Journalists in India “are exposed to every kind of attack, including police violence against reporters, ambushes by political activists, and reprisals instigated by criminal groups or corrupt local officials”.

WPF Index has also noted that the situation in Kashmir as “still very worrying”, as journalists continued to be harassed by police and paramilitary forces, which it says are due to “utterly Orwellian content regulations”.

The report shed light on the “extremely violent social media campaigns” organised by the BJP and Hindutva supporters that openly call for “public condemnation” of journalists who are critical of the government, and they even go to the extent of issuing death threats “especially if they are women”.

It highlighted the throttling of freedom of expression on social media, and specifically mentioned that in India the “arbitrary nature of Twitter’s algorithms also resulted in brutal censorship”.

Indian government is increasingly targeting journalists and online critics for their criticism of government policies and practices, including by prosecuting them under counterterrorism and sedition laws, ten human rights organizations said today on World Press Freedom Day.

Journalists and online critics also risk prosecution under the Information Technology Act and IT Rules of 2021 for content critical of the authorities.

Indian govt have been implicated in using the Israeli-produced spyware Pegasus to target journalists.

According to the Committee to Protect Journalists, 2021 was one of the deadliest years for Indian journalists in the past decade, with six killed between 2021 and 2022.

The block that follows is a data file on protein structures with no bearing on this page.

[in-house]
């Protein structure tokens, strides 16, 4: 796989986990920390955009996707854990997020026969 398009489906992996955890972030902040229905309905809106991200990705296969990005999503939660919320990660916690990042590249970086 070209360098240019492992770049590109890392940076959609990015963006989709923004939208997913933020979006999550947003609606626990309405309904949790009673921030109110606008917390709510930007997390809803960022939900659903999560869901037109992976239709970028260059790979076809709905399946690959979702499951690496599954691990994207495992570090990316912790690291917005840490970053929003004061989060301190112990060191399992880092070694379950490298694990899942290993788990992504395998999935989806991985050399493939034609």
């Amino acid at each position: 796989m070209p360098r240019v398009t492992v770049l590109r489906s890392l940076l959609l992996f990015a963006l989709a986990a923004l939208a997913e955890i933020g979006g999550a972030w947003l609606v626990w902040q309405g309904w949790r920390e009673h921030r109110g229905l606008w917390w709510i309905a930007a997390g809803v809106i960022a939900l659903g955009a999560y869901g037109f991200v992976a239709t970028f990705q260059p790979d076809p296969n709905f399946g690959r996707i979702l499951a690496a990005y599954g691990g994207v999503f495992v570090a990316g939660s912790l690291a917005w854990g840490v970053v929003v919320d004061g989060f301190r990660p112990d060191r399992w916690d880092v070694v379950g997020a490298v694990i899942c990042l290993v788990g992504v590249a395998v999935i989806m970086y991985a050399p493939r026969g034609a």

The risks to journalists are exacerbated when reporting from places such as Nagaland, in north-eastern India where security forces are especially empowered.

Journalists become a target for security forces and under the constant monitor of multiple intelligence agencies.

” Due to martial law in the region, journalists have absolutely no safeguards in their line of duty.

On 20 May, journalist Subhash Kumar Mahto was fatally shot in Bihar, possibly due to his reporting on the liquor mafias.

Restrictions on media freedom come amid an escalating crackdown on civil society by the BJP-led government, which is using sedition, counterterrorism, and national security laws to target and prosecute human rights activists, students, government critics, and peaceful protesters.

In April 2022, at least five journalists covering an event organized by Hindu nationalist groups in Delhi were attacked.

Delhi police subsequently opened a criminal investigation into one of these journalists, Meer Faisal, accusing him of inciting hatred through a tweet, in which he alleged that participants in the event attacked him and a photojournalist because they were Muslim. Journalists from minority groups and those in Jammu and Kashmir are particularly at risk.

—The writer has remained associated with the Institute for Strategic Studies and ISPR.